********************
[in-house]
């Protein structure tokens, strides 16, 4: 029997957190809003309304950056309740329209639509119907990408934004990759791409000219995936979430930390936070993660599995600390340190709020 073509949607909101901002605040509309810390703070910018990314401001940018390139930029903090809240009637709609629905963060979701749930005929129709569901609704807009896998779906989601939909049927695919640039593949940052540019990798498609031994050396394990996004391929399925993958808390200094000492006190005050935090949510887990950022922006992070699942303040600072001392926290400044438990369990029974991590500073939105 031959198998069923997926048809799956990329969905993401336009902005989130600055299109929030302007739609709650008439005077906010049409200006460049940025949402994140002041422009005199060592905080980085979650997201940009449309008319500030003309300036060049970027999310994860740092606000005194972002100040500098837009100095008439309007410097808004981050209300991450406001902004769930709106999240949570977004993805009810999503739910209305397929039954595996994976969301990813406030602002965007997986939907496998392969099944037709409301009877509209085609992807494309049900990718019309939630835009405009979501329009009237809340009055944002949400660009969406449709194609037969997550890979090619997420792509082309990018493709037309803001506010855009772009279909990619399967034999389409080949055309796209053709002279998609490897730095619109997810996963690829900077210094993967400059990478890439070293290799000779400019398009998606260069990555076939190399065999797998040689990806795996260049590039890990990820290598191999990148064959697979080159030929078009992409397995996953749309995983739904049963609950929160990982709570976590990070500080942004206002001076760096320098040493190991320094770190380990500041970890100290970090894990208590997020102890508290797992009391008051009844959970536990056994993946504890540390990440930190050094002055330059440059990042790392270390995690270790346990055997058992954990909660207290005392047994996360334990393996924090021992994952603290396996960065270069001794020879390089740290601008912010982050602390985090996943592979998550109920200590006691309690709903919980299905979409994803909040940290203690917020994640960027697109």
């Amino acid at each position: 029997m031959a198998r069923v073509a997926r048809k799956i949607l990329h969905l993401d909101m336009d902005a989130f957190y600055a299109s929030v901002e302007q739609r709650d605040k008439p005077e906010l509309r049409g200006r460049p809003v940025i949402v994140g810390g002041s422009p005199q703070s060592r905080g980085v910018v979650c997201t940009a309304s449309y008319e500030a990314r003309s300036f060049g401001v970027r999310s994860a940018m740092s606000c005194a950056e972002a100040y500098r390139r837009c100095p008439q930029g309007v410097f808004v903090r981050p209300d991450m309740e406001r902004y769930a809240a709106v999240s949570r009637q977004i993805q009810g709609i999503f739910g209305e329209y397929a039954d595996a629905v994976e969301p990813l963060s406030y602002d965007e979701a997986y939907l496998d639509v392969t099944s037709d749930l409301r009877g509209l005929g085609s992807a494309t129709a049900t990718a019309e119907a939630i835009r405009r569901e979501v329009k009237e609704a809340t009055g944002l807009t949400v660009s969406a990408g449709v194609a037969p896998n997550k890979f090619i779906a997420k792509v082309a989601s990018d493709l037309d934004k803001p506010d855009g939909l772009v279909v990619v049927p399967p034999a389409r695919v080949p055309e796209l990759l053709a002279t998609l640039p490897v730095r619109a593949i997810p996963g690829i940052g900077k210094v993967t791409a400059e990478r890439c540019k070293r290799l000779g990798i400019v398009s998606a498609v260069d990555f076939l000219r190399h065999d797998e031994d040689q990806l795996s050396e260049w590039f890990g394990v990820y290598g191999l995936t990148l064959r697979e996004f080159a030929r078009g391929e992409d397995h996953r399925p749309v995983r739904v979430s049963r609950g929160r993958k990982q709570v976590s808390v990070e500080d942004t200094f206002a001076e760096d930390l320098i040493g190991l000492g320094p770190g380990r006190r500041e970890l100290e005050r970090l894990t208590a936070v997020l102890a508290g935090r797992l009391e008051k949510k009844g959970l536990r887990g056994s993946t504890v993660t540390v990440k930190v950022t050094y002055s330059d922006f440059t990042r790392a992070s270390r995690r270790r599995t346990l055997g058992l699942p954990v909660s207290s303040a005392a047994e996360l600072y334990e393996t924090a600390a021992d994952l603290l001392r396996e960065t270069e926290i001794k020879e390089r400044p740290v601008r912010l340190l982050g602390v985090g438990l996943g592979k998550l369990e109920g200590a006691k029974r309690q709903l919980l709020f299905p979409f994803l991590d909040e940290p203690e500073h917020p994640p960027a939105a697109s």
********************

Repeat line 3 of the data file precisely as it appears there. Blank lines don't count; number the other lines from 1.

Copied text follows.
């Amino acid at each position: 029997m031959a198998r069923v073509a997926r048809k799956i949607l990329h969905l993401d909101m336009d902005a989130f957190y600055a299109s929030v901002e302007q739609r709650d605040k008439p005077e906010l509309r049409g200006r460049p809003v940025i949402v994140g810390g002041s422009p005199q703070s060592r905080g980085v910018v979650c997201t940009a309304s449309y008319e500030a990314r003309s300036f060049g401001v970027r999310s994860a940018m740092s606000c005194a950056e972002a100040y500098r390139r837009c100095p008439q930029g309007v410097f808004v903090r981050p209300d991450m309740e406001r902004y769930a809240a709106v999240s949570r009637q977004i993805q009810g709609i999503f739910g209305e329209y397929a039954d595996a629905v994976e969301p990813l963060s406030y602002d965007e979701a997986y939907l496998d639509v392969t099944s037709d749930l409301r009877g509209l005929g085609s992807a494309t129709a049900t990718a019309e119907a939630i835009r405009r569901e979501v329009k009237e609704a809340t009055g944002l807009t949400v660009s969406a990408g449709v194609a037969p896998n997550k890979f090619i779906a997420k792509v082309a989601s990018d493709l037309d934004k803001p506010d855009g939909l772009v279909v990619v049927p399967p034999a389409r695919v080949p055309e796209l990759l053709a002279t998609l640039p490897v730095r619109a593949i997810p996963g690829i940052g900077k210094v993967t791409a400059e990478r890439c540019k070293r290799l000779g990798i400019v398009s998606a498609v260069d990555f076939l000219r190399h065999d797998e031994d040689q990806l795996s050396e260049w590039f890990g394990v990820y290598g191999l995936t990148l064959r697979e996004f080159a030929r078009g391929e992409d397995h996953r399925p749309v995983r739904v979430s049963r609950g929160r993958k990982q709570v976590s808390v990070e500080d942004t200094f206002a001076e760096d930390l320098i040493g190991l000492g320094p770190g380990r006190r500041e970890l100290e005050r970090l894990t208590a936070v997020l102890a508290g935090r797992l009391e008051k949510k009844g959970l536990r887990g056994s993946t504890v993660t540390v990440k930190v950022t050094y002055s330059d922006f440059t990042r790392a992070s270390r995690r270790r599995t346990l055997g058992l699942p954990v909660s207290s303040a005392a047994e996360l600072y334990e393996t924090a600390a021992d994952l603290l001392r396996e960065t270069e926290i001794k020879e390089r400044p740290v601008r912010l340190l982050g602390v985090g438990l996943g592979k998550l369990e109920g200590a006691k029974r309690q709903l919980l709020f299905p979409f994803l991590d909040e940290p203690e500073h917020p994640p960027a939105a697109s």